The (90)Sr activity concentrations released from a radioactive fallout have been determined in a range of samples of mushrooms collected in Poland, Belarus, China, and Sweden in 1996-2013. Measurement of (90)Sr in pooled samples of mushrooms was carried out with radiochemical procedure aimed to pre-isolate the analyte from the fungal materials before it was determined using the Low-Level Beta Counter. Interestingly, the Purple Bolete Imperator rhodopurpureus collected from Yunnan in south-western China in 2012 showed (90)Sr activity concentration at around 10 Bq kg(-1) dry biomass, which was greater when compared to other mushrooms in this study. The King Bolete Boletus edulis from China showed the (90)Sr activity in caps at around 1.5 Bq kg(-1) dry biomass (whole fruiting bodies) in 2012 and for specimens from Poland activity was well lower than 1.0 Bq kg(-1) dry biomass in 1998-2010. A sample of Sarcodonimbricatus collected in 1998 from the north-eastern region of Poland impacted by Chernobyl fallout showed (90)Sr in caps at around 5 Bq kg(-1) dry biomass. Concentration of (90)Sr in Bay Bolete Royoporus (Xerocomus or Boletus) badius from affected region of Gomel in Belarus was in 2010 at 2.1 Bq kg(-1) dry biomass. In several other species from Poland (90)Sr was at
Cadmium (Cd), a nonessential toxic metal present in the environment, accumulates in the organs of herbivorous mammals which typically are consumed by Aboriginal populations. The relative contribution of this potential exposure source to concentrations of blood Cd was investigated in 1429 participants (age >7 years) residing in the nine Cree First Nations communities of Eeyou Istchee, northern Quebec, Canada. Analysis of variance identified significant Cd concentration differences between communities, sex, and age groups, although these were complicated by significant 2-way interactions. The percentage of participants with Cd concentrations within the adopted health-based guideline categories of 'acceptable', 'concern' and 'action' pertaining to kidney damage was 56.2%, 38.3%, and 5.5%, respectively. Partial correlations (controlling for age as a continuous variable) did not show a significant association between consumption of traditional foods and Cd concentrations (r = 0.014, df = 105, p = 0.883). A significant and positive partial correlation (r = 0.390, df = 105, p
We address marine and terrestrial mammal blubber, liver, muscle, kidney, heart, tongue, maktak and maktaaq (epidermis and blubber from bowhead, beluga whales, respectively), and fish muscle and livers, as commonly consumed tissues in subsistence communities across northern Alaska in the context of organochlorine (OC) contamination of store-bought foods. Human exposure to contaminants from biota, as part of a subsistence diet, has been superficially evaluated in numerous studies (focused on liver and blubber), but are limited in the type of tissues analyzed, and rarely consider the contaminants in the alternatives (i.e., store-bought foods).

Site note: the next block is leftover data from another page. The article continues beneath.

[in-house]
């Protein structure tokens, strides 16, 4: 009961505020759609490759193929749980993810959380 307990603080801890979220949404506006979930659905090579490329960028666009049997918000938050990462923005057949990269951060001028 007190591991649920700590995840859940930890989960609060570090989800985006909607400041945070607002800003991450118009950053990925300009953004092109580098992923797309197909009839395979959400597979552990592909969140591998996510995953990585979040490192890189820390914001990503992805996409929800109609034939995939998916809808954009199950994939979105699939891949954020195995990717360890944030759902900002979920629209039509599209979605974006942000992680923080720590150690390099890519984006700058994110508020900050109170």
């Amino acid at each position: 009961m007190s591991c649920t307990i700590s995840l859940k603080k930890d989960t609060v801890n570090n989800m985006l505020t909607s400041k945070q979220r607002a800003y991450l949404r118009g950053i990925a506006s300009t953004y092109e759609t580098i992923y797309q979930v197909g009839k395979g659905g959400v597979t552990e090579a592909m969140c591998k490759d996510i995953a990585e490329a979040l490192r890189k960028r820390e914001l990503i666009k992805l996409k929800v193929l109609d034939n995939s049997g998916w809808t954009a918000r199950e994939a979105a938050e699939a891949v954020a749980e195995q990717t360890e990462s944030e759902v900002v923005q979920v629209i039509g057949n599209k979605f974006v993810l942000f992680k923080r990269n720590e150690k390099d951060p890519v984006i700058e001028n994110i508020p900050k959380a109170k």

Concentrations from published literature on selected persistent organochlorine contaminants (OCs) in eight tissues of the bowhead whale and other biota (1) were compared to store-bought foods evaluated in this study.
As expected, store-bought foods had lower concentrations of OCs than some tissues of the marine mammals (especially blubber, maktak, and maktaaq). However, blubber is rarely eaten alone and should not be used to give consumption advice unless considered as a portion of the food item (i.e., maktak). This study indicates that the store-bought food alternatives have detectable OC concentrations (e.g.,
Synthetic pyrethroids are among the most widely used classes of insecticides, and their uses are varied, including plant protection, animal dips, and as a treatment for human clothing and bedding in very hot climates. Veterinary applications include ear tags, pour-on formulations, sprays, and dips. Persistent residues have been reported in livestock, and routine monitoring programs in other countries have found detectable residues of various pyrethroids in fat. A method has been developed using solid-phase extraction that reduces the quantities of solvents used, the time required, and the amount of glassware used compared to an earlier method on which it was based. The scope of analytes tested included the 5 compounds cited in the earlier method (flucythrinate, permethrin, cypermethrin, fenvalerate, and deltamethrin) and, in addition, cyfluthrin, lambda-cyhalothrin, and fluvalinate. Sample extracts were analyzed by gas chromatography with electron capture detection using selected chromatographic peaks characteristic of each compound. Limits of quantification for the compounds were from 25-50 microg/kg, with a linear response for all compounds to 200 microg/kg. Recoveries ranged from 80 to 123%.
Maternal exposure to polycyclic aromatic hydrocarbons (PAH) during pregnancy has been associated with reduced fetal growth. However, the role of diet, the main source of PAH exposure among non-smokers, remains uncertain.
To assess associations between maternal exposure to dietary intake of the genotoxic PAH benzo(a)pyrene [B(a)P] during pregnancy and birth weight, exploring potential effect modification by dietary intakes of vitamins C, E and A, hypothesized to influence PAH metabolism.